Though not entirely without risk, heroin smoking, as opposed to injecting, may provide a number of benefits to individual and public health, as well as community safety.

Community safety: Drug related litter, in particular discarded needles and syringes, has been identified by the Department for Rural Affairs (DEFRA) as an increasing problem for Local Authorities. Studies by the Environmental Campaigns Agency (ENCAMS) and the Joseph Rowntree Foundation indicate that discarded injecting equipment is strongly associated with the public’s fear of crime and local drug use/markets. A reduction in injecting drug use is likely to positively impact on drug related litter by reducing the potential for needles and syringes being discarded in the public domain.

Blood borne viruses: Although not studied, the risk of blood borne virus transmission from smoking heroin on foil is thought to be negligible. The Health Protection Agency advises that approaching one in two injectors in the UK are infected with hepatitis C. HIV rates amongst injectors, although low (approximately one in fifty) in comparison to other countries, are now rising and are of significant concern to UK public health experts. A reduction in injecting drug use will positively impact on blood borne virus transmission rates. Drug related deaths: Heroin injectors are known to be at a considerably higher risk of overdose than those who smoke heroin. Ambulance attendance and follow up care for heroin overdoses is costly to public services, in particular the NHS.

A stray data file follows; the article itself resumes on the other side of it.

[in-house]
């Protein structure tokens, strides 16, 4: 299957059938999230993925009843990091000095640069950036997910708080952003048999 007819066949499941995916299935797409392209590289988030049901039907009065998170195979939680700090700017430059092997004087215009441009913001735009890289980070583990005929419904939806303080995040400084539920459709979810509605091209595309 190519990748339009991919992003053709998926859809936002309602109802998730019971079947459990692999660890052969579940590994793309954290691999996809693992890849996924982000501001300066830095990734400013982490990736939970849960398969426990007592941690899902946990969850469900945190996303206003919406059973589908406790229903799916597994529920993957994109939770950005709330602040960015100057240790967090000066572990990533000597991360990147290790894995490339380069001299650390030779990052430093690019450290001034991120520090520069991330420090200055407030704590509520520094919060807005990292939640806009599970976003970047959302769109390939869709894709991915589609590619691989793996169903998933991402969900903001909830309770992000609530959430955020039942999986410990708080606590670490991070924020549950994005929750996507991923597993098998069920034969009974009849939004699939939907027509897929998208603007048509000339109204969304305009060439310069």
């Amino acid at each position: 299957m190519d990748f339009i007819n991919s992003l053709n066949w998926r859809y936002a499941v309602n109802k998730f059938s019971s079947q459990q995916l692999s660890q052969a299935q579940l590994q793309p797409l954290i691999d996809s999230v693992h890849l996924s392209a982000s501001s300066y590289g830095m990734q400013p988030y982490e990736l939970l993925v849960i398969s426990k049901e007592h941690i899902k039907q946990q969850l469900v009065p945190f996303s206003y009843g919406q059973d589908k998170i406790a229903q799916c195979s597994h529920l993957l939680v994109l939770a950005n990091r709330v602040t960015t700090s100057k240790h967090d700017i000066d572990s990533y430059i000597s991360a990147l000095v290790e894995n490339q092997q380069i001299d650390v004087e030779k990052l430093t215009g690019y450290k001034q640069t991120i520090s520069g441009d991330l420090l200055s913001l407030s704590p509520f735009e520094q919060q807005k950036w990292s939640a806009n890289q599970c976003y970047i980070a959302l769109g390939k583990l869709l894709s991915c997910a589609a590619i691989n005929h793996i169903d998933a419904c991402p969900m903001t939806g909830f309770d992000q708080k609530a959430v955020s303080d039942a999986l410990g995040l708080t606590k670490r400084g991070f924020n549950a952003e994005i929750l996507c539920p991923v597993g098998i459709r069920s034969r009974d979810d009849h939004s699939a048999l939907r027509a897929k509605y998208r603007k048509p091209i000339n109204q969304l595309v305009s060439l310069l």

Other injecting related damage and illness: Injectors often experience injecting related injuries and infections, ranging from local injection site damage/abscesses to deep vein thrombosis or gangrene. Serious bacterial infections such as tetanus, wound botulism and MRSA are also increasingly linked to heroin injecting.

We are mindful that the distribution of foil to drug users is not exempt in law and wish to ensure that drug workers engaged in legitimate harm reduction interventions do not risk prosecution. I would therefore be grateful if you would be able to clarify in writing that the harm reduction intervention of issuing foil to injecting drug users by drug workers would not be a policing priority at this time and that to prosecute drug workers for this action is unlikely to be in the public interest. I would very much hope that you would be in a position to give this assurance on behalf of insert county/counties Constabulary in order that all commissioned drug service providers across the peninsula have the option of adding foil distribution to the range of legitimate harm reduction interventions which they provide.

I very much look forward to your response to this matter and would be happy for you to contact me should you require any further clarification with regards to this matter.

Yours sincerely

Suggest this would best be signed by a DAAT lead or an influential drug service manager

cc copy into any other police force leads regarding drugs, eg Force Intelligence lead for drug, drug liaison officer lead (not all constabularies have drug liaison officers). If you have good links with the CPS you may also wish